Outcomes depend in part on us — and my conversations with experts leave me concerned that we still are not doing enough.

“If anything, we’re still underreacting,” said Dr. Chaz Langelier, an expert on respiratory infections at the University of California at San Francisco. “In the last week, in terms of public health response and testing, we’ve maybe gotten to the pace we should have been at a month ago.”

This crisis should be a wake-up call to address long-term vulnerabilities. That means providing universal health coverage and paid sick leave — and if you think that the coronavirus legislation Trump signed on Wednesday achieves that, think again. It guarantees sick leave to only about one-fifth of private-sector workers. It’s a symbol of the inadequacy of America’s preparedness.

More broadly, the United States must remedy its health priorities: We pour resources into clinical medicine but neglect public health. What’s the difference? If you get lung cancer, surgeons operate to save your life, but public health professionals keep you from smoking in the first place. If you get the coronavirus, a doctor will treat you; public health aims to keep the pandemic from getting near you. The United States has a decentralized and spotty public health system, and it has endured painful budget cuts, yet historically public health has saved more lives than clinical medicine.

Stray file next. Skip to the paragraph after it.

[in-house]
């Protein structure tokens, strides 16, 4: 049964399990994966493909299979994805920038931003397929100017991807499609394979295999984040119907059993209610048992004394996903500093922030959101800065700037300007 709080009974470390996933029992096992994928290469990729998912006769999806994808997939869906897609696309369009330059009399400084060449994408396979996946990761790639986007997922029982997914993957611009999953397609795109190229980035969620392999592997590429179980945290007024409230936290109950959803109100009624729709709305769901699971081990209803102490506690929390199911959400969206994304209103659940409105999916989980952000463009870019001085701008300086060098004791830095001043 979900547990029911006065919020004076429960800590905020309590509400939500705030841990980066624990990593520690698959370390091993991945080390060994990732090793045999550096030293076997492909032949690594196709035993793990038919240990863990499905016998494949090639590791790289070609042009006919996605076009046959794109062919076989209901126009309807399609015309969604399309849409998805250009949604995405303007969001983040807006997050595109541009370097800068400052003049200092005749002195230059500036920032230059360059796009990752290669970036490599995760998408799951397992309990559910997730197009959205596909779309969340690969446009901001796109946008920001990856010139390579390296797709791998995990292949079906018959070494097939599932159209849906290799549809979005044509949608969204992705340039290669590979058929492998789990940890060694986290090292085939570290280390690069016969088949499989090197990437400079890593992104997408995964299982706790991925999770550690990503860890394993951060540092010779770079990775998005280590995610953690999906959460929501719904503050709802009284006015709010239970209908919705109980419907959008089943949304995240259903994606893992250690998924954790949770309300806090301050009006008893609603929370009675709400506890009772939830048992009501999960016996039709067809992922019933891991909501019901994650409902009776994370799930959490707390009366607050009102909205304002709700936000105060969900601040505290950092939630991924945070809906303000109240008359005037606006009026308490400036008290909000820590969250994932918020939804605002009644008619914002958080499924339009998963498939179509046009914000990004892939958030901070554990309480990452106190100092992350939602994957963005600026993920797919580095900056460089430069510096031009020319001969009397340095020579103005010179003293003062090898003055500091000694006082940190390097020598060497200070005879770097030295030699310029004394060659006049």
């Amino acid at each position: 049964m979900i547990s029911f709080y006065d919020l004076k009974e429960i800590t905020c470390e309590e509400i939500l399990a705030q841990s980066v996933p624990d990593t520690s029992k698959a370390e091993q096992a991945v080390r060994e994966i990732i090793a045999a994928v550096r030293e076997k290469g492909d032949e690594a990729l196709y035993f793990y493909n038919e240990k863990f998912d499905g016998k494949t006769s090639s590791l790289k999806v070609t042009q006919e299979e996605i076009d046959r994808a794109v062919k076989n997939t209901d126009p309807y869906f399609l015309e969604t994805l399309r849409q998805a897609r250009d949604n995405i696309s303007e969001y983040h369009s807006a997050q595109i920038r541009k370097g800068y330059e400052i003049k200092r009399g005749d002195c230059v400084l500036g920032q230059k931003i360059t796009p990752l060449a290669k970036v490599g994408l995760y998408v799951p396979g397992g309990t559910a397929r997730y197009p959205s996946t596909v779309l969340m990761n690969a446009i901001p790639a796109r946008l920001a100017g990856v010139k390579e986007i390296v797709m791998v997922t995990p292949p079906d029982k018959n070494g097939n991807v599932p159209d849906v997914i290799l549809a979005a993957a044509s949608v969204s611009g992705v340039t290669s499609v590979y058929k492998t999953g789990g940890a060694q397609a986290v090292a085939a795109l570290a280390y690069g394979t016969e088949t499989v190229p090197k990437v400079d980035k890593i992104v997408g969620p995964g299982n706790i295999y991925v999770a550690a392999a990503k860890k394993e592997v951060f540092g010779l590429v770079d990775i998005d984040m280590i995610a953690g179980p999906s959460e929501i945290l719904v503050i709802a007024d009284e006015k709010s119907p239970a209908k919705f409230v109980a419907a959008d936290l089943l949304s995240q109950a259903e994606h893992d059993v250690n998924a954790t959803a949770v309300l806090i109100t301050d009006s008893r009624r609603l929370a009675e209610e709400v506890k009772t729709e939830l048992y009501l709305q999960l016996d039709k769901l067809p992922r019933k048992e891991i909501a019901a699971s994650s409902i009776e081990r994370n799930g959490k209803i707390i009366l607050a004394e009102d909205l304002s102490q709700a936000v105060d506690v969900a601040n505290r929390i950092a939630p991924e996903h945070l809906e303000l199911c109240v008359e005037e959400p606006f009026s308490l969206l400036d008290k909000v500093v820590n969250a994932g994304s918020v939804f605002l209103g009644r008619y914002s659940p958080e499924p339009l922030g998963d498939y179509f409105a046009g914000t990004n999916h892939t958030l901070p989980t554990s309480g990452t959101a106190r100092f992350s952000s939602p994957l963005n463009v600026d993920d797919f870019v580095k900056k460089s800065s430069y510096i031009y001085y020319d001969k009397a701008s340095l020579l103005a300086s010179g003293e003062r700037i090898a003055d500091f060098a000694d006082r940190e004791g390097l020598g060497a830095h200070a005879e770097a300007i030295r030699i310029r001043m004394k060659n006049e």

We may dodge a bullet this time, but experts have been warning for decades that a killer pandemic will come; typically, they expected an avian flu like the 1918 pandemic rather than a coronavirus. Singapore and South Korea did well this time partly because they had been frightened by SARS and MERS and were vigilant; if we, too, can be scared enough to invest in public health and fix our health care system, then something good can come from this crisis — and in the long run, that may save lives.

The Big One is approaching, whether now or later, whether we’re prepared or not. Ferguson, the infectious disease modeler who predicted deaths in the United States might reach 2.2 million, came down with a cough and fever a few days ago. He tested positive for the coronavirus.


Nicholas D. Kristof

Contact Kristof at Facebook.com/Kristof, Twitter.com/NickKristof or by mail at The New York Times, 620 Eighth Ave., New York, NY 10018.